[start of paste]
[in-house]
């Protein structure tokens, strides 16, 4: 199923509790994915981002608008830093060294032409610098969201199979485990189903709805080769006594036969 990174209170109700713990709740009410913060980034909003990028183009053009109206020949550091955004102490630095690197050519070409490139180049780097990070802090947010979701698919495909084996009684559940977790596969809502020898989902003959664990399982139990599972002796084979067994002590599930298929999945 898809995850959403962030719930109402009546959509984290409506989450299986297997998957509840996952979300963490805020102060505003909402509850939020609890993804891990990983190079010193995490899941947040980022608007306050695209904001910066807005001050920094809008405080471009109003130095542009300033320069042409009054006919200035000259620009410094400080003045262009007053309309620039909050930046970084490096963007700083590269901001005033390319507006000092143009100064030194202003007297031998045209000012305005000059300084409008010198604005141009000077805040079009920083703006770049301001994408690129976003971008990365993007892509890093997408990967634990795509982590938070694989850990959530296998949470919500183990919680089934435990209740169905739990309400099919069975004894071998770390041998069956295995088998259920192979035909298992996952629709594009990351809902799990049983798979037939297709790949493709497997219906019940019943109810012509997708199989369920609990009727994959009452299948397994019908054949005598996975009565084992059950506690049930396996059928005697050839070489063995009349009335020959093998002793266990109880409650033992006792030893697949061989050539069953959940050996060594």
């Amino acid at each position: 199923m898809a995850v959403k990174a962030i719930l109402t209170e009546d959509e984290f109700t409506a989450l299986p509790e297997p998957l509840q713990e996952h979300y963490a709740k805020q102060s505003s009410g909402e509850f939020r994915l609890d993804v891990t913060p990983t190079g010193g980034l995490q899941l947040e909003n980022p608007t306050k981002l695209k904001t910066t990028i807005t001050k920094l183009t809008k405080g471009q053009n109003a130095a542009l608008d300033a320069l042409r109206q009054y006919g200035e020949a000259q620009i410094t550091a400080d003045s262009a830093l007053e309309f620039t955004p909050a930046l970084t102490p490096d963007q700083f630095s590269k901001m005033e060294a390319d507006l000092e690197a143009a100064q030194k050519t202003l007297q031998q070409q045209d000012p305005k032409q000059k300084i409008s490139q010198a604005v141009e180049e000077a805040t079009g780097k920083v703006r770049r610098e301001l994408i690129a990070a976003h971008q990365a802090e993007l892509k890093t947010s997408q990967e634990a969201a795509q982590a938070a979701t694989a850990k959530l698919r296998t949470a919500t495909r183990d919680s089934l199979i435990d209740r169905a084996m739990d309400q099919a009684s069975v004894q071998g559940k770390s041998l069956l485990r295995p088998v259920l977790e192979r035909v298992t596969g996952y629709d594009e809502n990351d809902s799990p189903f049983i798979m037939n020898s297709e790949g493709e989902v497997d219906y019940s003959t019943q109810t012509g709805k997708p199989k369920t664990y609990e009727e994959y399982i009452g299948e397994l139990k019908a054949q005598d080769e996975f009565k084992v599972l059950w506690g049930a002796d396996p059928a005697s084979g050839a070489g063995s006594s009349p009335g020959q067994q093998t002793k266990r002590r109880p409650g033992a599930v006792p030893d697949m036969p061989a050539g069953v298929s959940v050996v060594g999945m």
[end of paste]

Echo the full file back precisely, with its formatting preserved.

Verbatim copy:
[in-house]
């Protein structure tokens, strides 16, 4: 199923509790994915981002608008830093060294032409610098969201199979485990189903709805080769006594036969 990174209170109700713990709740009410913060980034909003990028183009053009109206020949550091955004102490630095690197050519070409490139180049780097990070802090947010979701698919495909084996009684559940977790596969809502020898989902003959664990399982139990599972002796084979067994002590599930298929999945 898809995850959403962030719930109402009546959509984290409506989450299986297997998957509840996952979300963490805020102060505003909402509850939020609890993804891990990983190079010193995490899941947040980022608007306050695209904001910066807005001050920094809008405080471009109003130095542009300033320069042409009054006919200035000259620009410094400080003045262009007053309309620039909050930046970084490096963007700083590269901001005033390319507006000092143009100064030194202003007297031998045209000012305005000059300084409008010198604005141009000077805040079009920083703006770049301001994408690129976003971008990365993007892509890093997408990967634990795509982590938070694989850990959530296998949470919500183990919680089934435990209740169905739990309400099919069975004894071998770390041998069956295995088998259920192979035909298992996952629709594009990351809902799990049983798979037939297709790949493709497997219906019940019943109810012509997708199989369920609990009727994959009452299948397994019908054949005598996975009565084992059950506690049930396996059928005697050839070489063995009349009335020959093998002793266990109880409650033992006792030893697949061989050539069953959940050996060594």
């Amino acid at each position: 199923m898809a995850v959403k990174a962030i719930l109402t209170e009546d959509e984290f109700t409506a989450l299986p509790e297997p998957l509840q713990e996952h979300y963490a709740k805020q102060s505003s009410g909402e509850f939020r994915l609890d993804v891990t913060p990983t190079g010193g980034l995490q899941l947040e909003n980022p608007t306050k981002l695209k904001t910066t990028i807005t001050k920094l183009t809008k405080g471009q053009n109003a130095a542009l608008d300033a320069l042409r109206q009054y006919g200035e020949a000259q620009i410094t550091a400080d003045s262009a830093l007053e309309f620039t955004p909050a930046l970084t102490p490096d963007q700083f630095s590269k901001m005033e060294a390319d507006l000092e690197a143009a100064q030194k050519t202003l007297q031998q070409q045209d000012p305005k032409q000059k300084i409008s490139q010198a604005v141009e180049e000077a805040t079009g780097k920083v703006r770049r610098e301001l994408i690129a990070a976003h971008q990365a802090e993007l892509k890093t947010s997408q990967e634990a969201a795509q982590a938070a979701t694989a850990k959530l698919r296998t949470a919500t495909r183990d919680s089934l199979i435990d209740r169905a084996m739990d309400q099919a009684s069975v004894q071998g559940k770390s041998l069956l485990r295995p088998v259920l977790e192979r035909v298992t596969g996952y629709d594009e809502n990351d809902s799990p189903f049983i798979m037939n020898s297709e790949g493709e989902v497997d219906y019940s003959t019943q109810t012509g709805k997708p199989k369920t664990y609990e009727e994959y399982i009452g299948e397994l139990k019908a054949q005598d080769e996975f009565k084992v599972l059950w506690g049930a002796d396996p059928a005697s084979g050839a070489g063995s006594s009349p009335g020959q067994q093998t002793k266990r002590r109880p409650g033992a599930v006792p030893d697949m036969p061989a050539g069953v298929s959940v050996v060594g999945m």